Pak Afghan Relations and Future Challenges


The documented record of the soil that now makes up Afghanistan could be linked back to about 500 BCE. Finding demonstrates that an increased level of highly urbanized civilization did exist in the land between 3000 and 2000 BCE, whenever the region was always under the Achaemenid Empire. Bactria was founded around 2500 BCE. The Indus Valley Communities spanned large swaths of northern Afghanistan. The land represented as a “steppingstone to India,” encroaching on the old Silk Road, which connected the Mediterranean to China. Afghanistan is known as the ‘Central Asian roundabout,’ because trade and migration routes converge from the Middle East, the Indus Valley via the Hindu Kush passes, the Far East via the Tarim Basin, and the adjacent Eurasian Steppe. Afghanistan’s culture was influenced by the Islamic conquest, and the country’s pre-Islamic period of Zoroastrianism, Buddhism, and Hinduism is long gone.

Post 9/11 effects on Pak-Afghan Relations

Pakistan has decided to align with the United States because there were too many sanctions against Pakistan last year, and the United States and other world organizations decided to lift all sanctions against Pakistan. After all, when the United States entered Afghanistan, the war began, and the result was terrorist activities in Pakistan. As a result, Pakistan faced numerous challenges, including the closure of Pakistan’s economy and foreign investment, the complete collapse of the economy, the collapse of people’s businesses, and the migration of many Afghans to Pakistan in search of shelter, education, food, and other necessities.

  1. Peace Deal Between Afghanistan Taliban and the USA

The United States and Afghanistan reached a peace agreement in Doha. This accord is also known as an agreement for Afghanistan’s peace. On February 29, 2020, the United States and the Taliban signed a peace agreement to end the Afghan war. For the first time, the United States and the Taliban managed to meet in Doha to discuss peace. After 18 months of negotiations, the United States and the Taliban finally signed a peace agreement in Doha, Qatar’s capital. The United States will begin withdrawing its troops within 135 days of the agreement’s signing, according to the terms of the agreement. According to a spokesman for US forces in Afghanistan, the US must complete it within 14 months. The withdrawal of troops began on March 9, the day before the signing of the agreement. “The deal was conditional,” US Secretary of State Mike Pompeo said, “and the Taliban would have to keep its promises; must cut ties with Al Qaeda and other terrorist groups, and continue to fight ISIS on various fronts.” There are concerns about the future setup in Afghanistan, as there is a fear that the country will once again be engulfed in a civil war like the one that erupted in the 1990s.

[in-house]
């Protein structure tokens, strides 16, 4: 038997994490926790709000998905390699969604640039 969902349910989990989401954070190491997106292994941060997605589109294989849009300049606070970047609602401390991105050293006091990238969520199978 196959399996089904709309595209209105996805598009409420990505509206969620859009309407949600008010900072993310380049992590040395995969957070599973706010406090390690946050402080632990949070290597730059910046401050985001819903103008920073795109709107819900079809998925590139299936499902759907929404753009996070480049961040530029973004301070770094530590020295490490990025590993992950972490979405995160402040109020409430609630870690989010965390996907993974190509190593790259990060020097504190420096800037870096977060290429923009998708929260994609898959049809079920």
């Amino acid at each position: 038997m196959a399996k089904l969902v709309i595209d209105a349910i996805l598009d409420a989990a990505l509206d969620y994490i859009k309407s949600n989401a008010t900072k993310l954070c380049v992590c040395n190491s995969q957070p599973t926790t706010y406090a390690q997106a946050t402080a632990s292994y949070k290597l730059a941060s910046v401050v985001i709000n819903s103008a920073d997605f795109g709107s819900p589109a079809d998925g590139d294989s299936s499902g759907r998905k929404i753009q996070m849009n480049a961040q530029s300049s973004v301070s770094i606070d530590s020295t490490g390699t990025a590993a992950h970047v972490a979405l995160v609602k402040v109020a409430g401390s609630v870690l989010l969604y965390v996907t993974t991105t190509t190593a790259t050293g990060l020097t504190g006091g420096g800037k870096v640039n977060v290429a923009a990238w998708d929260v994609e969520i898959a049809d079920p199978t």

1. Pakistan and Afghanistan’s Future Challenges

4.1 Afghanistan’s situation and its impact on Pakistan Relationship with Afghanistan

If Afghanistan is unstable, then the rest of the region will be unstable as well.

Terrorism will destroy regional power investments because there is no regional stability.

Terrorists will infiltrate peacekeeping organizations, and Afghanistan will be unstable. As a result, Afghani people will put more pressure on Pakistan. Furthermore, Pakistan’s economy will be harmed. If there is no strict government in Afghanistan, there will be threats from borders, sovereignty, trade, and other factors.